Now it’s a race to the finish.
A trio of players share the lead after three rounds of the Boise Open, the third of the four-event Web.com Finals.
Scott Pinckney, Roberto Diaz and Sangmoon Bae will all tee off at 14-under par when the final round is played Sunday at Hillcrest Country Club.
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Pinckney was the first to post the leading score. He fired an 8-under 63, the best round of the day and tied for the best round of the week.
Pinckney, who was born in Orem, Utah, and played golf at Arizona State, missed pretty much all of the 2017 season because of a back injury.
“I went through a lot of doubts,” he said. “When I was in pain, I didn’t think I would be able to play again, and then when I did start to play, the game wasn’t there. It took a long time for my game to come back. … My confidence was hanging by a thread.”
He’s clearly in a better place this week, and he’ll bring the perspective of someone who’s fought through a major comeback to Sunday’s final round.
“It’s going to be fun,” he said. “I’m just going to go out there and enjoy it. … If anything happens and I don’t get my card back, then I’ve got five months to get even more healthy and then a full year out here on the Web.com Tour. So I can’t hurt my position, I’m just going to go out and have fun.”
The 29-year-old has played on both the Web.com and PGA tours but hasn’t notched a professional victory.
“It would obviously be incredible to win,” Pinckney said. “I know if I come out and play my game, I have a good chance, especially with how I’m rolling the ball right now.”
Diaz, the second leader in the clubhouse, sank a 25-foot putt on the 18th green to make par and secure his spot in Sunday’s final grouping.
“The last putt was very important,” said the 31-year-old from Mexico. “That last putt made me more calm towards (Sunday). But it’s going to be a grind and I know it’s going to be a challenge. … I think it’s going to be a shootout.”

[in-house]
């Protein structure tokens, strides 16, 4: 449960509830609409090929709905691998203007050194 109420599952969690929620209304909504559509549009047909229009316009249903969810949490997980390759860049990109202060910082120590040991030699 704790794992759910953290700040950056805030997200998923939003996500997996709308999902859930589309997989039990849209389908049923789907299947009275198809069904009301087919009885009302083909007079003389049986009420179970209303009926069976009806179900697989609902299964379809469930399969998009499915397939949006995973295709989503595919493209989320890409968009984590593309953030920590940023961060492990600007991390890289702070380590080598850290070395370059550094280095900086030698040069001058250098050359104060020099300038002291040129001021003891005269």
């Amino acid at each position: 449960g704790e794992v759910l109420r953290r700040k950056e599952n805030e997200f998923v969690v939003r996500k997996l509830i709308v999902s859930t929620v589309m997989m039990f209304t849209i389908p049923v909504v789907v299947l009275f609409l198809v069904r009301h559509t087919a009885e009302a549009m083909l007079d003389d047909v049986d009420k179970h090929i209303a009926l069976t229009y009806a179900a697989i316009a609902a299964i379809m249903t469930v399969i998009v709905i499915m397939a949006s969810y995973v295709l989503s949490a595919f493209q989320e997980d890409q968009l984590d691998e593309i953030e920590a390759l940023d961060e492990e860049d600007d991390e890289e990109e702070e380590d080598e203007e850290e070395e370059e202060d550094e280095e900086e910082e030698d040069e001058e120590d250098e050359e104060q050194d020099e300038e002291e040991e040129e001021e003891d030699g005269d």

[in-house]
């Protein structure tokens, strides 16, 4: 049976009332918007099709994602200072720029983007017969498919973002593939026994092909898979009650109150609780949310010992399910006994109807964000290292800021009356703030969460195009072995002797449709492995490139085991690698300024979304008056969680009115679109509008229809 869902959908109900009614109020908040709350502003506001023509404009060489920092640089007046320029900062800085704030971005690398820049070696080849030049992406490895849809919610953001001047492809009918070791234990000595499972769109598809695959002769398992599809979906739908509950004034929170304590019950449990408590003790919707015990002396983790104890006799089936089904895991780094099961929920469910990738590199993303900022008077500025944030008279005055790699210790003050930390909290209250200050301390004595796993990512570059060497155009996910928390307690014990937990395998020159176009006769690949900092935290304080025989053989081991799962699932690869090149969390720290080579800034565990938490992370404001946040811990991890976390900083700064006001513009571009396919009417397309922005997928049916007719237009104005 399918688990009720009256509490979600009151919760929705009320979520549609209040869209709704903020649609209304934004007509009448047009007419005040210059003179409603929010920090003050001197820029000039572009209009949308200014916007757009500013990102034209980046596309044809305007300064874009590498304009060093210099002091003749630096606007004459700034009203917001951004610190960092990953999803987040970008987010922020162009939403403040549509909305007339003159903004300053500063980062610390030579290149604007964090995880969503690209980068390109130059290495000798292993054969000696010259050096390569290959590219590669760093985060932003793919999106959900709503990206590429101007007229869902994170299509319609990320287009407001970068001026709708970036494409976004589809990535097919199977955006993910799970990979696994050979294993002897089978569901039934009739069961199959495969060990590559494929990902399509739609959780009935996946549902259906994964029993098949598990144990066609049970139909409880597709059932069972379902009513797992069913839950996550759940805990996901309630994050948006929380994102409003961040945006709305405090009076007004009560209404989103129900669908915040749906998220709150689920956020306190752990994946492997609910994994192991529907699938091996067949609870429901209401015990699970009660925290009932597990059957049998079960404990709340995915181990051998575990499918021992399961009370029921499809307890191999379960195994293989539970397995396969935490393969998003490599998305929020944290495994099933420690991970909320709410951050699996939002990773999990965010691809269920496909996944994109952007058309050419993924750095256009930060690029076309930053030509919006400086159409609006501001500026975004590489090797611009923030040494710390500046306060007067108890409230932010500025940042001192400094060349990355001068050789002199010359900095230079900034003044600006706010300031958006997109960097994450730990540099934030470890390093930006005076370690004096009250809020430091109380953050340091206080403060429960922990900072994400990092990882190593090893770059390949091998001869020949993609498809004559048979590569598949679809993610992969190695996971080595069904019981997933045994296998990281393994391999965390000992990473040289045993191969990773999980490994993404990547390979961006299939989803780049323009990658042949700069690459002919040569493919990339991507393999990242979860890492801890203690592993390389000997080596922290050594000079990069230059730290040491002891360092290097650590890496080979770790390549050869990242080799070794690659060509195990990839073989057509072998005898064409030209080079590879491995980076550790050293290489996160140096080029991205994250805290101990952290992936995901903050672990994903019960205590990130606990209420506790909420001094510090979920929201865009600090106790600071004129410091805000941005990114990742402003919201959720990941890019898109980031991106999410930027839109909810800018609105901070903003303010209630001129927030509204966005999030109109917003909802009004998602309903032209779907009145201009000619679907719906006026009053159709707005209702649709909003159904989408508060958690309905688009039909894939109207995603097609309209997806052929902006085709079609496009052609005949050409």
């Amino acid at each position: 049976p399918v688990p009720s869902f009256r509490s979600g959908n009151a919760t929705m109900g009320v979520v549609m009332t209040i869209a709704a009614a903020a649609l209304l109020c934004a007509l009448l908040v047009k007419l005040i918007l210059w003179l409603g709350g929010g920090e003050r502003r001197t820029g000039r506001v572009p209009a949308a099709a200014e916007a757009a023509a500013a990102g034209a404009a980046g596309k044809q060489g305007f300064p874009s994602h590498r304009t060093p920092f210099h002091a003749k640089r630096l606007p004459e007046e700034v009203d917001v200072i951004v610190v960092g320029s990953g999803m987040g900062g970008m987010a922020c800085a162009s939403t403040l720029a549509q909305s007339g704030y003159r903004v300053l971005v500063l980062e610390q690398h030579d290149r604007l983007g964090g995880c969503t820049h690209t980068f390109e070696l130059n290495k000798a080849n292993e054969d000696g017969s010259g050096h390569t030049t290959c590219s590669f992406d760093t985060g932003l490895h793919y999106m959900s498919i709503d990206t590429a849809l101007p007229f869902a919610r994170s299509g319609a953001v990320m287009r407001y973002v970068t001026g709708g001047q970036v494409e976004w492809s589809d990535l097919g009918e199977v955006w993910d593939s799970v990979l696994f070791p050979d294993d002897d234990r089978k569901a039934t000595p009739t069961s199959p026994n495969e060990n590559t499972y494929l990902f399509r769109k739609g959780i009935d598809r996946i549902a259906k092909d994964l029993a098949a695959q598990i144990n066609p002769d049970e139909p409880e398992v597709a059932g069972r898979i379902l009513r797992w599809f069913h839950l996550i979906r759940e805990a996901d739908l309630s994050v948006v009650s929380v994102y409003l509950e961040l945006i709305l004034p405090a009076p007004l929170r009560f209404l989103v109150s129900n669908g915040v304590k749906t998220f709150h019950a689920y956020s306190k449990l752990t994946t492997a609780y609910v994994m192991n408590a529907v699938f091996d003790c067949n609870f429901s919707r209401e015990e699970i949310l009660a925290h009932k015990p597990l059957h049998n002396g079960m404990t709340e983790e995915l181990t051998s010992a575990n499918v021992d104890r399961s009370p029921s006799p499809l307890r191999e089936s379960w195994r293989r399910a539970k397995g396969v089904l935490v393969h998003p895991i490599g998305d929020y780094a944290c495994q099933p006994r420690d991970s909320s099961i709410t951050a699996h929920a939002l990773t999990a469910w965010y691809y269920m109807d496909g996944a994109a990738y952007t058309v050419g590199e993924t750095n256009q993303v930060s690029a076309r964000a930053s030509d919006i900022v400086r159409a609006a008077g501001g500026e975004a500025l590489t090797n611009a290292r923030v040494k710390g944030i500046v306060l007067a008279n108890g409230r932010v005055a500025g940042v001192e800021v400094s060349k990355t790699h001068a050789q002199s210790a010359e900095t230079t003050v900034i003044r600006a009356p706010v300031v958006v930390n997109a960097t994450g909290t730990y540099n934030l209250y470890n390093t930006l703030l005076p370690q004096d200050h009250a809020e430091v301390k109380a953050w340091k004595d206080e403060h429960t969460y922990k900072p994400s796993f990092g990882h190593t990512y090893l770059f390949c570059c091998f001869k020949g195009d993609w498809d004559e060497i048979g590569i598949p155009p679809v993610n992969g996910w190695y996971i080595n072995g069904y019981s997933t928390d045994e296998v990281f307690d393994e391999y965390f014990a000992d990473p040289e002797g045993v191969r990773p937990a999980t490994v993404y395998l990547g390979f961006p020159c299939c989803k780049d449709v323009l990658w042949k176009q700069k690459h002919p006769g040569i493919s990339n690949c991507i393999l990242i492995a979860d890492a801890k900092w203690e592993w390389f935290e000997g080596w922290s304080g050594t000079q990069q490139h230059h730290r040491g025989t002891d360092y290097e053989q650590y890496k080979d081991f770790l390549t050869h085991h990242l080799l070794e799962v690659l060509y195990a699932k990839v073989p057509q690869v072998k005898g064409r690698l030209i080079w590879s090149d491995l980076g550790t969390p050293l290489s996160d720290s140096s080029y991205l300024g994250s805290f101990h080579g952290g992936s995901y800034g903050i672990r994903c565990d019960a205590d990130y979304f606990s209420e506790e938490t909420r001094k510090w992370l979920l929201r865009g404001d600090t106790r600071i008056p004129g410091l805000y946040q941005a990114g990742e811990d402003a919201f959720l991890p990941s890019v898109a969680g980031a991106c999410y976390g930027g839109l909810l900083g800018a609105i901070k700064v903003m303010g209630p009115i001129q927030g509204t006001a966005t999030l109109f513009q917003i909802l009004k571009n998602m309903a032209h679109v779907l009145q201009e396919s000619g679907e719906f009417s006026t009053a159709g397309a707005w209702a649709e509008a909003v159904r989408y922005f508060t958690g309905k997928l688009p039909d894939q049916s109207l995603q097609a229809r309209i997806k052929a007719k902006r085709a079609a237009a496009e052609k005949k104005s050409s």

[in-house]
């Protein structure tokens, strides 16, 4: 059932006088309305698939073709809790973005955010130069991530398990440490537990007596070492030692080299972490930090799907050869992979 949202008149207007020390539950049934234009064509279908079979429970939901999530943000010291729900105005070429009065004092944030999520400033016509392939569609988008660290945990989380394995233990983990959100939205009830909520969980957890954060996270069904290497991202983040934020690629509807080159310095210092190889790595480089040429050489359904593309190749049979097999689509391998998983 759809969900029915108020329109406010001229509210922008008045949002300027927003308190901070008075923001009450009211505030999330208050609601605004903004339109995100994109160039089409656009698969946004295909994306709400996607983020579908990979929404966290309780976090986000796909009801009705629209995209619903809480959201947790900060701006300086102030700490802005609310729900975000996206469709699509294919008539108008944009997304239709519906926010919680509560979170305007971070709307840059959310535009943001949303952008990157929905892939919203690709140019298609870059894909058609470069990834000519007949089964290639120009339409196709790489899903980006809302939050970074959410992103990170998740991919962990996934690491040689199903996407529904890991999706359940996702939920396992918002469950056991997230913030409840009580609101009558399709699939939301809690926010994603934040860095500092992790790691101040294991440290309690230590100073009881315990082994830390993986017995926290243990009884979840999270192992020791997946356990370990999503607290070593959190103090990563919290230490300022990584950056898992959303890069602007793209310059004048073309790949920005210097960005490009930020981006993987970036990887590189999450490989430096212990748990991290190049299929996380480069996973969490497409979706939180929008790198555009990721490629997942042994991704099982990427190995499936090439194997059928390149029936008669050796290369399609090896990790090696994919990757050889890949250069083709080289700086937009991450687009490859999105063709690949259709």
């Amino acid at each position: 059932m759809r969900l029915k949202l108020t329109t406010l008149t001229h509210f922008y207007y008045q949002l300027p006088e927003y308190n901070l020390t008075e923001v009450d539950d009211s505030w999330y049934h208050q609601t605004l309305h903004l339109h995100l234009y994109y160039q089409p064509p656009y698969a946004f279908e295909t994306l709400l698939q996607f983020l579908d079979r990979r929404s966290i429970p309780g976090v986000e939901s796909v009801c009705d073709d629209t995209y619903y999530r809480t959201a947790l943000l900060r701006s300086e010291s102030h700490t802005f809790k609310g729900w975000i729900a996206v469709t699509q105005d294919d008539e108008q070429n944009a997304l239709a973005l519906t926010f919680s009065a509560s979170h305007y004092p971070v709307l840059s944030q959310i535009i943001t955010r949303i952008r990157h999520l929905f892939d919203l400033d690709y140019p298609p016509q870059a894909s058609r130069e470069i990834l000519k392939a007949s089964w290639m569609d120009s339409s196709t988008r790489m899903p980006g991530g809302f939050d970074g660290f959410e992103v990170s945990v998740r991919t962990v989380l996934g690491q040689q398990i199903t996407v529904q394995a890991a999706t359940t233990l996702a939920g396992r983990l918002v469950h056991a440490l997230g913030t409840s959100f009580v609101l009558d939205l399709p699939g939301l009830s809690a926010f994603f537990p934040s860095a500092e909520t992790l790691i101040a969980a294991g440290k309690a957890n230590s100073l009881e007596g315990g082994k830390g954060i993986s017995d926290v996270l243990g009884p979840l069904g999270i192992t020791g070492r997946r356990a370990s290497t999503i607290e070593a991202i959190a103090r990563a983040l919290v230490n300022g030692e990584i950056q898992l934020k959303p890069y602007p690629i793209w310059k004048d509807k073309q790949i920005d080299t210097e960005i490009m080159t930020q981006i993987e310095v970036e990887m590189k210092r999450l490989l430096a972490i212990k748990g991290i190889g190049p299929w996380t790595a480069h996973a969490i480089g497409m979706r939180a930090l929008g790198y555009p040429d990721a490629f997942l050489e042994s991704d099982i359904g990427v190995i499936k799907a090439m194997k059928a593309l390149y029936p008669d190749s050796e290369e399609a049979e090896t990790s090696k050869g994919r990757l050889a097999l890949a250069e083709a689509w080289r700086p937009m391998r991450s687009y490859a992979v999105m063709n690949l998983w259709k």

Like Pinckney, Diaz has played on both tours. Also like Pinckney, he’s seeking his first pro win.
“It would mean the world,” Diaz said. “I’ve played this tour for four years, one year on the big tour, and I lost in one playoff (the Web.com’s Columbia Championship in 2017). So, obviously, that win still, it still bites me a little bit. Everybody wants to win, but the bad thing about golf is only one guy wins every week.”
He’ll get the chance to be that guy Sunday, as will Bae, the third golfer to get to 14 under.
Unlike Diaz and Pinckney, Bae has won as a pro — and on the PGA Tour. The 32-year-old from South Korea won the HP Byron Nelson Classic in 2013 and the Frys.com Open in 2015.
But he’s had to make a comeback of his own. In 2015, a South Korean court ruled that Bae would have to fulfill his military requirement. His time in the service, from November 2015 to August 2017, kept him away from playing competitive golf.
“It was a hard time. I was telling myself to just keep grinding,” Bae said.
Like the two players he’s tied with, he’s excited about the opportunity in front of him Sunday.
“I’m really happy to see my name’s on the leaderboard,” Bae said. “So I will do my best.”
They will have people chasing, too: Seven golfers are within three shots of the lead.
The driver is a serious weapon for Cameron Champ.
The Texas A&M product led the Web.com Tour in driving distance this season, averaging 343 yards. The Tour posted a video online of his 430-yard bomb at the 2018 Utah Championship, where he won and secured his first PGA Tour card.
But Champ’s big weapon is somewhat silenced at Hillcrest, which isn’t suited for hitting bomb after bomb.
“It’s not really a course where you can use length,” Champ said. “It’s more about placement out here. There are a few holes you can take advantage of, but it’s more of a risk/reward kind of a deal.”
There were a few holes where his length has come into play this week at Hillcrest. He hit a 388-yard drive on No. 2 on Thursday, and averaged 359.8 yards on the two holes the Tour was using for driving statistics, No. 2 and No. 16.
Otherwise, he had to rely more on his all-around game. Which, in reality, he will have to do if he’s going to have long-term success as a professional golfer.
“I’m long, but I’m still working on other parts of my game, not just my long game,” he said.
That work paid off some Saturday, as he posted a round of 4-under par after shooting 1-under each of the first two rounds.